|Tomato Plants. 6.10.17|
Bodaceous is a yellow sweet corn, SE type (sugary enhanced) - not the supersweet type, but remains sweet longer on the plant - matures in about 75 days, has improved disease resistance, and is well adapted to the Northwest. Since I'm not planning to save the seeds another year, I planted the entire packet in 4 rows, and will thin to a foot apart if germination turns out to be good.
I noted that a blackberry plant - Arapaho - had purple leaves. Researching that, it appears to be caused by phosphorus deficiency. I will need to find a supplement for that. In some cases, I read that plants with deficient magnesium in the soil, are not able to take up phosphorus. Since I know from soil test that my soil is magnesium, and probably not phosphorus, deficient, I will apply some Epsom Salts, 2 tablespoons per 2 gallons of water, for more of my kitchen garden plants. When I did that for Saijo Persimmon, the result was dark green leaves, instead of the usual pale green / yellow leaves. So I think it helped. I applied that amount of Epsom salts solution for the tomatoes, peppers, sweet corn, and chestnut tree saplings, then ran out. That kind of gets away from the concept of phosphorus deficiency, but phosphate was normal to high in my soil. Other side of yard, but that I what I have to go on for the time being.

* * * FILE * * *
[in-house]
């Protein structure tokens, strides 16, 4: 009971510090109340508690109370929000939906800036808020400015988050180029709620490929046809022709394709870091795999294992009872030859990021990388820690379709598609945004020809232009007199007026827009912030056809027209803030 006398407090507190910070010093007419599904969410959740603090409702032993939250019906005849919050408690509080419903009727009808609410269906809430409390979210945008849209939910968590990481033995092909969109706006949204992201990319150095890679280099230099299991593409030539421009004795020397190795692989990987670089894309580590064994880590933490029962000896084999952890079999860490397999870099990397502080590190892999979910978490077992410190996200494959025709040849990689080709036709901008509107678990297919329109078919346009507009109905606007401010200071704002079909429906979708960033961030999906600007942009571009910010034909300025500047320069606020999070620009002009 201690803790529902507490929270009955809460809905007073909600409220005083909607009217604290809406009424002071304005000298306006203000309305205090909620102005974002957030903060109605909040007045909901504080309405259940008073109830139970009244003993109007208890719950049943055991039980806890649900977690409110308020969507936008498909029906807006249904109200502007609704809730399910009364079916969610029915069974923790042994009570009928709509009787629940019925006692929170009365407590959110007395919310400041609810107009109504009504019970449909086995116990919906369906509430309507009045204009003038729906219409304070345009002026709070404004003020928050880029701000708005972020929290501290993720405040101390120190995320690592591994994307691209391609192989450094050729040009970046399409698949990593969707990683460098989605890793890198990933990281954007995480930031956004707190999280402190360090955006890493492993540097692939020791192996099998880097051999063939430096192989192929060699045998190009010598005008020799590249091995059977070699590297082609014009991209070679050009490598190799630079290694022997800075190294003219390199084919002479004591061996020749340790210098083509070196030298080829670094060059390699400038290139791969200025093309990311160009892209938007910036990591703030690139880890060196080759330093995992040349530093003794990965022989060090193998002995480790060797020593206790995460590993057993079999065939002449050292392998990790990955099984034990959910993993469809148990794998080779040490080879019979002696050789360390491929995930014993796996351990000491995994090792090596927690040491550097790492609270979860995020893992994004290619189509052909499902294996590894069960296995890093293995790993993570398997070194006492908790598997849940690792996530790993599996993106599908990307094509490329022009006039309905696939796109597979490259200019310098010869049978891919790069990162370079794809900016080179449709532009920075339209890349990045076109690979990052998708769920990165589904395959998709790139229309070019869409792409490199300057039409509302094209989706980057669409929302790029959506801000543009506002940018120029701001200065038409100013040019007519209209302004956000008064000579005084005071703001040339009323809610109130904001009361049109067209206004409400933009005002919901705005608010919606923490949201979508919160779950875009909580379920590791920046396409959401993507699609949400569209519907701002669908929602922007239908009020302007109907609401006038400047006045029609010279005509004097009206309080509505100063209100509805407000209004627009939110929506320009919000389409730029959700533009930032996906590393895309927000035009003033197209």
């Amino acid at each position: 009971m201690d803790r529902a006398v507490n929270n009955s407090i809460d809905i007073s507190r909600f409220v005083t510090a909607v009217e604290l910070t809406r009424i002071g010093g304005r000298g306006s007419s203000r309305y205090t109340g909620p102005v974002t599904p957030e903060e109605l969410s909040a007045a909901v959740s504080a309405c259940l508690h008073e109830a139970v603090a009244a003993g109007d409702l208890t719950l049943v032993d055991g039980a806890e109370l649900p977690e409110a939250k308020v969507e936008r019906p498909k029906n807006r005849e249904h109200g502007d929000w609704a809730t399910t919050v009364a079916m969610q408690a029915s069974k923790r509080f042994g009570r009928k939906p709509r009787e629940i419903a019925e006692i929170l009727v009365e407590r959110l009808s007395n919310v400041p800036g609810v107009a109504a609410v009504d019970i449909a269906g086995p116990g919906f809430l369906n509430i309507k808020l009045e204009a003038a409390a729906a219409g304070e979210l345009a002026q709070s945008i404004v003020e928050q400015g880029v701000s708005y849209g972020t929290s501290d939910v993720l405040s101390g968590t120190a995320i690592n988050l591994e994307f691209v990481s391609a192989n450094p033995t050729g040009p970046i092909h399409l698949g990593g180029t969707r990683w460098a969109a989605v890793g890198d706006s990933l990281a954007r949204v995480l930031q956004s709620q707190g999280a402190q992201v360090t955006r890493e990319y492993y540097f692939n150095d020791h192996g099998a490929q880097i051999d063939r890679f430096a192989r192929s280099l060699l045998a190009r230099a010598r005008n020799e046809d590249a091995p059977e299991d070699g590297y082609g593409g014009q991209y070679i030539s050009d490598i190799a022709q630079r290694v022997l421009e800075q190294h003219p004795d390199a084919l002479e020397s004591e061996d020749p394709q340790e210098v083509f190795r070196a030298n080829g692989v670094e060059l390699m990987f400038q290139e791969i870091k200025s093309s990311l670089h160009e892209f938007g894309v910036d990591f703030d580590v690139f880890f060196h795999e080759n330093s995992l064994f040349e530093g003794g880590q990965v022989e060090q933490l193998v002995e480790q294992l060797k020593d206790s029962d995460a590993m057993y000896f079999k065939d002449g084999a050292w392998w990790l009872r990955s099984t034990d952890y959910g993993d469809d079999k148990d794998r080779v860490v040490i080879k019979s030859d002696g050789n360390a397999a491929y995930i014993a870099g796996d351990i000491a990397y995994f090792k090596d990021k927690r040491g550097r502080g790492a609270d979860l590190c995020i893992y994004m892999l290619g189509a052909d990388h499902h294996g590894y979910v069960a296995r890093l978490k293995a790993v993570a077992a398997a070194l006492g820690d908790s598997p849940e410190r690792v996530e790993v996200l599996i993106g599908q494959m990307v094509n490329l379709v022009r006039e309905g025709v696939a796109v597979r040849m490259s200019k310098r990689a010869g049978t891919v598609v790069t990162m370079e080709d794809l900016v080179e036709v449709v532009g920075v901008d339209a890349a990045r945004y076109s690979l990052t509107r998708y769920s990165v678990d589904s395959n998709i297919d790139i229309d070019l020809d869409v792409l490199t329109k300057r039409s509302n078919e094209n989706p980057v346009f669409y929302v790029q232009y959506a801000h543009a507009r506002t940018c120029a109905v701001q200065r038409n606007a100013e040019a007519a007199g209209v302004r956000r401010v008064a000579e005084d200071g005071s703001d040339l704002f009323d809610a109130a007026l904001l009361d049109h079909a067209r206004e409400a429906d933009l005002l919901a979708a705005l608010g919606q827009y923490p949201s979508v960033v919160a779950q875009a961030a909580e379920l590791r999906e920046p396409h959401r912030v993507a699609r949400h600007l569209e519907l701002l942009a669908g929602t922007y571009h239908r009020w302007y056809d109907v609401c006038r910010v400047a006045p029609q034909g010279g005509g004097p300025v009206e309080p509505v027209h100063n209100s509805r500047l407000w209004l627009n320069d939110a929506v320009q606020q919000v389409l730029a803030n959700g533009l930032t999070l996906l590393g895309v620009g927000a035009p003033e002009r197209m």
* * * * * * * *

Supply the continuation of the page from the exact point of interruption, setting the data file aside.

I don't know if I blogged on this - I added another horticultural blackberry, Triple Crown. My readings pointed me to this variety, tetraploid - as is Prime Ark Freedom but I don't know about Ebony King. Triple Crown is described as disease resistant, highly productive, and a delicious fruit that works well in Pacific NW. I bought the plant at a local nursery, already green and growing; bare-rooted it carefully, removed planting compost, and planted in the native soil of my garden. I protected from deer and rabbits, with chicken wire.
I read that primocanes should have the growing tip removed, with both primocane-bearing and floricane-bearing, varieties of blackberry, at around 3 feet tall. My brambles are young, and only two have primocanes that tall, so I tipped them. Tipping means the growing tip is snapped off by bending. That promotes growth of branches, resulting in much higher yield and stronger plants.